“Take off your sandals, for the place where you are standing is holy ground.” – Joshua 5:15
We are one of those families that does our best to remove our shoes when we enter our home; however, this means I’m always tripping over a pile of shoes. In my attempt to keep order, I’ve tried hard to implement the “one pair per person rule” for the front door and the “keep your shoes on your own shelf” at the back. When all five of us are home, shoes seem to multiply at a rate that is almost incomprehensible. Shoes are simply everywhere.
In the passage above, Joshua was scouting the land near Jericho when the commander of the Lord’s army approached him. The Israelites had executed an impossible crossing of the Jordan River, and the Canaanites were paralyzed with fear. It had been a long 40 years, and Joshua was tasked with leading the Israelites into the Promised Land. I wonder if God knew Joshua needed some encouragement to see God’s blessing and God’s presence in their lives. I wonder if God knew Joshua needed food for his soul so he could care for the people God called him to lead. I wonder if God knew Joshua needed reminding that God was present even in the most difficult circumstances and all ground was holy ground.
The last six months have been filled with crisis after crisis, and it does not seem life is going to change anytime soon. We’ve been asked to pivot and adjust at a rate that is overwhelming and mind-boggling, and most of us are tired and worn as the ordering of our lives has been upended. Many gave up vacations, graduations, and weddings, and this fall has asked families to forgo our ideas and expectations of how our children should engage their schooling. For many of us, our lives may even reflect an unruly and unmanageable pile of shoes.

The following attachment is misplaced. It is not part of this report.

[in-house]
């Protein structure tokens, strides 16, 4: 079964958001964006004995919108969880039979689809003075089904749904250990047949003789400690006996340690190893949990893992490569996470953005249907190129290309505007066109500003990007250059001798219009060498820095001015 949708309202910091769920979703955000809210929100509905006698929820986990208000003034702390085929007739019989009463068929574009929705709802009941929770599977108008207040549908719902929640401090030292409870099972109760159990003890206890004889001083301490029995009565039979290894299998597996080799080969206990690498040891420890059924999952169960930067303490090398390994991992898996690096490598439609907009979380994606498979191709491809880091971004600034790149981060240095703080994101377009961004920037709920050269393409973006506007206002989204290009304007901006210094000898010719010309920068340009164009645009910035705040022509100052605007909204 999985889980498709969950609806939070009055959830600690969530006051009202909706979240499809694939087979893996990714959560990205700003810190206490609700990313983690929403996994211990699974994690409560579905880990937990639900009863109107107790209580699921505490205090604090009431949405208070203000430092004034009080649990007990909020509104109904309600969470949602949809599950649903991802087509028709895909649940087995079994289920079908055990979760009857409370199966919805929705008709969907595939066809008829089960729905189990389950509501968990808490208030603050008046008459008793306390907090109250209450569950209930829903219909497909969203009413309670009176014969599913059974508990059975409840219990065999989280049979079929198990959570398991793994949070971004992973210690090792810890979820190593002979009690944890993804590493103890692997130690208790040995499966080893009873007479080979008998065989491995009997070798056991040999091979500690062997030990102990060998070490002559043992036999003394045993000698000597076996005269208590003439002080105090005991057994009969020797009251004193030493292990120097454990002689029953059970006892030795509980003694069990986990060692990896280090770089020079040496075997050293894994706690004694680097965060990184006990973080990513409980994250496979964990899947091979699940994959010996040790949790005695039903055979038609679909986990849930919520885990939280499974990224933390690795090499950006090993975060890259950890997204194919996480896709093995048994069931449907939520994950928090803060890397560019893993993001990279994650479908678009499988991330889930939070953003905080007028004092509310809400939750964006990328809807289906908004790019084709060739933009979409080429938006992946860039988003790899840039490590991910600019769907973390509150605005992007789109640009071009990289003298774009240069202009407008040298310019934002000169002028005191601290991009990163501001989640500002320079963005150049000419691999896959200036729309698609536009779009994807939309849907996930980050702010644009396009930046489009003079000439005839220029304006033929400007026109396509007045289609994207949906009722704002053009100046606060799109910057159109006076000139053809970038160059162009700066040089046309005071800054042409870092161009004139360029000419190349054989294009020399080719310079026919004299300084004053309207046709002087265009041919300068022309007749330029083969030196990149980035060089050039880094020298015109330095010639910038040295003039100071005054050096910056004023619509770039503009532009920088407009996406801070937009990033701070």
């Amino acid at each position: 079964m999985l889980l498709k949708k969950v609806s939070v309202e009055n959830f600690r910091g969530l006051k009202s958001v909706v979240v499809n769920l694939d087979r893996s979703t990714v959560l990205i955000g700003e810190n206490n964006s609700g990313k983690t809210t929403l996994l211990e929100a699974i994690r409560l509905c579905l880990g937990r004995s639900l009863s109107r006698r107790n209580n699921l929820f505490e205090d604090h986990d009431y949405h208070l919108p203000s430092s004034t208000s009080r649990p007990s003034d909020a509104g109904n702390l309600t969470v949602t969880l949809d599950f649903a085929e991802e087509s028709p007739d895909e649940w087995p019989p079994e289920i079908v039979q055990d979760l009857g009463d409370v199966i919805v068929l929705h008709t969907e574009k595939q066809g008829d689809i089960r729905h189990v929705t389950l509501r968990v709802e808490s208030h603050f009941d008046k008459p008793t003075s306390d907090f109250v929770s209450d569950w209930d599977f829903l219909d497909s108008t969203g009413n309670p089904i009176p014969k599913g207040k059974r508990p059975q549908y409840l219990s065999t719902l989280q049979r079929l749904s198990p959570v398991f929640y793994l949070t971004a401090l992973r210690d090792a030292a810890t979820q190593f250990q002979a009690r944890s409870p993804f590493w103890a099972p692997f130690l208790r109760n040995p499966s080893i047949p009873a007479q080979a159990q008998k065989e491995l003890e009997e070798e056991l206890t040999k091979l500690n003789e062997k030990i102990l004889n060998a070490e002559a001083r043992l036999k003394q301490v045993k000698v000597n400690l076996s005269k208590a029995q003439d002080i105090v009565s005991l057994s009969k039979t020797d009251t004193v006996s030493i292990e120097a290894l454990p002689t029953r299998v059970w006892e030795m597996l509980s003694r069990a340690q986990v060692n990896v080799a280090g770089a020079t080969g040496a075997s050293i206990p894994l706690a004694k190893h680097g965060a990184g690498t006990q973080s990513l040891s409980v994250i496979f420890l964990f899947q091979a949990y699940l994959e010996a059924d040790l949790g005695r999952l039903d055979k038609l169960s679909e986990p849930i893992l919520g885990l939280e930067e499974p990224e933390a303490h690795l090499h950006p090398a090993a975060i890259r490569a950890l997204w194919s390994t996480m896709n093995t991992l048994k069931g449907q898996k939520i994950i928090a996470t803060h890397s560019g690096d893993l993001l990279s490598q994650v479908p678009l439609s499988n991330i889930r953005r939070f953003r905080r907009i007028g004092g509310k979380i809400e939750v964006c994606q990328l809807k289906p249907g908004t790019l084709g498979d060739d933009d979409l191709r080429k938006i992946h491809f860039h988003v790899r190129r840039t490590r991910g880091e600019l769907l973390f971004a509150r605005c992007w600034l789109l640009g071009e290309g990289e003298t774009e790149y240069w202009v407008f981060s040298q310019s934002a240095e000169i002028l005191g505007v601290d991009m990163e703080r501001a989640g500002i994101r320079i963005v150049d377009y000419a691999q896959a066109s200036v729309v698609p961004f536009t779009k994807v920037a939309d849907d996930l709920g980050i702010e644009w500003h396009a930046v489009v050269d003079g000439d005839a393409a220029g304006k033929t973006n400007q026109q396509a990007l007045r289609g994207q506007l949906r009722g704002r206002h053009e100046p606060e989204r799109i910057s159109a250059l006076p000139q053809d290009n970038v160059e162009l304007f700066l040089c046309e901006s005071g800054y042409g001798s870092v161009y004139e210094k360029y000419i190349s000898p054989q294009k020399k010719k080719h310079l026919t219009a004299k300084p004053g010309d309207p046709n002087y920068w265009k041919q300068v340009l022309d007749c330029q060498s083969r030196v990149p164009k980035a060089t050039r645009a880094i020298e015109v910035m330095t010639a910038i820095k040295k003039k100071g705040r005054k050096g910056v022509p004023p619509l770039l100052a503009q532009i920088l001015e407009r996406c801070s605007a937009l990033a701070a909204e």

Yet, during this time, I’m reminded of the sacredness of the ground we tread. I’m grateful for the disruption of my daughter’s “lunch and movement” hour to my overpacked schedule. I’m thankful for the holy moments of homemade meals, walks around the block, and opportunities to play games with my family. I’m humbled by the reminder we need to make space to laugh more, play more, and enjoy the gifts of God and each other.
As I reflect on the last few months, I’m thankful for the ways we’ve learned to adapt, adjust, and accept being uncomfortable not knowing what the future will hold but trusting God and each other. I’m grateful we’ve begun to see the holy in the piles of shoes and the sacred in our time together.
As we circle around the start of a new school year, I recognize the path will be bumpy and the piles of shoes will grow unruly. Yet like Joshua, I’ll do my best to lower my head in reverence as I praise God for the holy ground that I’ve been called to love and serve and step faithfully into the unknown trusting and residing in our Lord and Savior, Jesus Christ.
Peace and Blessings –